A film-making duo from the London College of Communication are hoping to crowdfund a film about the crofting culture on the Isle of Harris.
Student film-makers Joya Berrow and Lucy Jane are hoping to crowdfund a short documentary titled Until The Cows Come Home which will explore the tradition of crofting in the Scottish Highlands and Islands through a detailed portrait of one crofter.
Berrow Berrow explained that she was inspired by a trip to the Isle of Harris where they met Donald John Macinnes, a crofter living in the village of Bunavoneader.
“I was researching eco-communities in the UK. Community identities, the themes of diaspora and rehabilitation farming.
“These ideas of identity, diaspora, rehabilitation and lifestyle - all these topics led me to discover crofting.”
After researching the crofting communities on the internet, Berrow headed to the Isle of Lewis to experience the culture first-hand.
“I realised I wasn’t going to make a film about this sitting in London - or understand more about the culture. So I’d thought I had to go on an adventure and make this truly worthwhile instead of looking on the internet and trying to find something.
“I took the train from London and rented a car a few days. I spent a few days with a man who my mum had met in Sri Lanka. He organised lots of meetings for me with different crofters around the Isle of Lewis.”
“I then went to Harris one day and drove along a 14km stretch of road which leads to Hushinish.”
After talking to locals, she was introduced to Macinnes who became the main focal point of the film.
“I found him and we were just instantly friends. We just hung out for a few days. I helped him on the farm, feeding the cows and we just talked. It was a really nice time. It was May and the lambs had just been born”
“I decided to find a character and explore the struggles and inner-conflicts. The amazing things about the culture but also the darkness of it, through Donald John”
“It’s like fundamentally about this area. All the people who live around there seem to really still work together a lot and help each other out, free of charge. They pass on knowledge to one another, even if they’re not family. Just friends or people in the village. They’re still very close. I don’t think that goes for a lot of other crofting communities. I think this one is especially is continuing to be very open and collective. Looking out for one another.”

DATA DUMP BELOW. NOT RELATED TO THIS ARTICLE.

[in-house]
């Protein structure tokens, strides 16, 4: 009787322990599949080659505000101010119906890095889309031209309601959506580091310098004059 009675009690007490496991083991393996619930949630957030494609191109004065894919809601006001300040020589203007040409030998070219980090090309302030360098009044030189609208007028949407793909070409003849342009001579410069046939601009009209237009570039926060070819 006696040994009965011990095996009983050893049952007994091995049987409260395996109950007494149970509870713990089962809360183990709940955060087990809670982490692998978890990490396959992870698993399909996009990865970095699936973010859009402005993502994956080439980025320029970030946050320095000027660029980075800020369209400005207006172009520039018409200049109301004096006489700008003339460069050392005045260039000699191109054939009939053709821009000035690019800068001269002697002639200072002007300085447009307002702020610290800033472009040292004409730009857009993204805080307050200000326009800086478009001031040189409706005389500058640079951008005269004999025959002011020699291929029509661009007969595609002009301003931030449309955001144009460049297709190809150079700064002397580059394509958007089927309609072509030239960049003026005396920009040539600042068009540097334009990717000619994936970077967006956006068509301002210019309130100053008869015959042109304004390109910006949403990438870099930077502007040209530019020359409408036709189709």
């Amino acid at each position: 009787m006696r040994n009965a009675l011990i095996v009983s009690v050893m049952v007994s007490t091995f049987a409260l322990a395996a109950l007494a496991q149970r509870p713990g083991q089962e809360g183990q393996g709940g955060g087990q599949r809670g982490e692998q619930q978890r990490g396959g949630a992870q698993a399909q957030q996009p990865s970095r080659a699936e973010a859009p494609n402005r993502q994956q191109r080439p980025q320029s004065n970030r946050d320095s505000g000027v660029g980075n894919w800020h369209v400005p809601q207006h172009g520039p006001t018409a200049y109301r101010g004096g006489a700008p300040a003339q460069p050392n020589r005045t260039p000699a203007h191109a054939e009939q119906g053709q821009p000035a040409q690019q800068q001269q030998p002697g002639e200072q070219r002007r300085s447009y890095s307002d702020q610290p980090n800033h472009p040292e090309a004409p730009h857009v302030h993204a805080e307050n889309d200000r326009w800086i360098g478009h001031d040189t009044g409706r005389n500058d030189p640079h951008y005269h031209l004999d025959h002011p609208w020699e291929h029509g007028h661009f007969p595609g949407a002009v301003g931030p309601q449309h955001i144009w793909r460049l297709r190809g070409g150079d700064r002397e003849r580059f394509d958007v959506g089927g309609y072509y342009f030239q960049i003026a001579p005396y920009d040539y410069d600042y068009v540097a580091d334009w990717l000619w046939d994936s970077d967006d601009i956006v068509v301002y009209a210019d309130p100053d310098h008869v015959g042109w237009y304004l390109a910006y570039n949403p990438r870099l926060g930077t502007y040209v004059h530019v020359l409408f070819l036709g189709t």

“There’s so many different things against them - the dark winters, the strong winds - but it’s the only way of life for them.”
The history of crofting in Scotland dates back to the 19th century as a system of small-scale food production which developed in part due to the Highland clearances.
READ MORE: Number of crofts in Scotland reaches 2,000
Although there are still practitioners such as Donald John, crofting is a declining tradition due to the lack the lack of interest for a younger generation, says Berrow.
“I think it is prevalent and a bit of a dark cloud always. But I feel like the attitude of a lot of these people is whatever happens tomorrow happens.”
“The weather dictates, they live by the day, by the hour. I don’t think it’s in their nature to worry continuously. Donald John’s son isn’t crofting - he does estate work. It’s still working with the land and a similar way of life. But it’s not strictly crofting. Donald John has accepted that. They all feel like they’re the last generation to croft.”
The filmmakers are hoping to finish Until The Cows Come Home in June and submit the documentary to a number of different film festivals. Berrow hopes that the project will help to boost awareness of the local community and push tourism to the area.
“Hopefully people will write about it and talk about it too. I hope it raises awareness about their way of life and crofting.”
“I hope it sends people to island too. Because they’re inspired by the film and want to go there for themselves and meet these people.”
“Hopefully that will boost the economy, bringing tourism there. That will, indirectly, help crofting to continue.”
“It’s good to educate people about the Gaelic culture and language. Indigenous cultures like this are so important to our history. People should be aware of it.”
Berrow admits that her initial romantic vision of the crofting communities of the Highlands and Islands was altered when she met the people who live there.
“I wasn’t shocked or horrified. I had empathy with these people and it made me more interested in them. It fuelled my interest, the harshness of the way that they live and the things against them.”
“I’m still in awe of these people and still think it’s the most beautiful place ever. The grittiness and the fact they don’t live in these thatched houses and they don’t live the way I expected. It’s what so interesting to me. It was completely unknown and not what I expected it to be.”
“Things like the Tesco delivery being so much a part of people’s lives. That’s one tiny thing we all take for granted. But it has such an impact on places. It’s all about circumstance and location.”
More information on Until The Cows Come Home and their crowdfunding efforts can be found on the Kickstarter page.